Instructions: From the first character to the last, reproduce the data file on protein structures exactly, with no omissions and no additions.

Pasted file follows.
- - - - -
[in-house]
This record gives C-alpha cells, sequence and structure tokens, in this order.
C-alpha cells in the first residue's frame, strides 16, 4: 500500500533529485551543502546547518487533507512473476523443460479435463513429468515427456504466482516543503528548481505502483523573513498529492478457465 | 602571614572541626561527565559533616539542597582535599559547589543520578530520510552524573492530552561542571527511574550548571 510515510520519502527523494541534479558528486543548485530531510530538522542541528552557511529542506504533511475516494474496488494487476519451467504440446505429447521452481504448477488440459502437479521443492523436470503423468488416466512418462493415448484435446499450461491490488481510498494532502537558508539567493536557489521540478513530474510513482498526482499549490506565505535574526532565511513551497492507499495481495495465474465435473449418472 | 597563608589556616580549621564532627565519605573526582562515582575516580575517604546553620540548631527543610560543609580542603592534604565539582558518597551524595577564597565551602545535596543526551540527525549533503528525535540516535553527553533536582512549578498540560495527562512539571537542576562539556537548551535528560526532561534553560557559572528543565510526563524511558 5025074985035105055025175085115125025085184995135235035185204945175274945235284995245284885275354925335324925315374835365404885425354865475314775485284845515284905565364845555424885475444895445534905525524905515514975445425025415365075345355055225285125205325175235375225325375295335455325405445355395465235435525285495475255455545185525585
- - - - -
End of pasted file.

[in-house]
This record gives C-alpha cells, sequence and structure tokens, in this order.
C-alpha cells in the first residue's frame, strides 16, 4: 500500500533529485551543502546547518487533507512473476523443460479435463513429468515427456504466482516543503528548481505502483523573513498529492478457465 | 602571614572541626561527565559533616539542597582535599559547589543520578530520510552524573492530552561542571527511574550548571 510515510520519502527523494541534479558528486543548485530531510530538522542541528552557511529542506504533511475516494474496488494487476519451467504440446505429447521452481504448477488440459502437479521443492523436470503423468488416466512418462493415448484435446499450461491490488481510498494532502537558508539567493536557489521540478513530474510513482498526482499549490506565505535574526532565511513551497492507499495481495495465474465435473449418472 | 597563608589556616580549621564532627565519605573526582562515582575516580575517604546553620540548631527543610560543609580542603592534604565539582558518597551524595577564597565551602545535596543526551540527525549533503528525535540516535553527553533536582512549578498540560495527562512539571537542576562539556537548551535528560526532561534553560557559572528543565510526563524511558 5025074985035105055025175085115125025085184995135235035185204945175274945235284995245284885275354925335324925315374835365404885425354865475314775485284845515284905565364845555424885475444895445534905525524905515514975445425025415365075345355055225285125205325175235375225325375295335455325405445355395465235435525285495475255455545185525585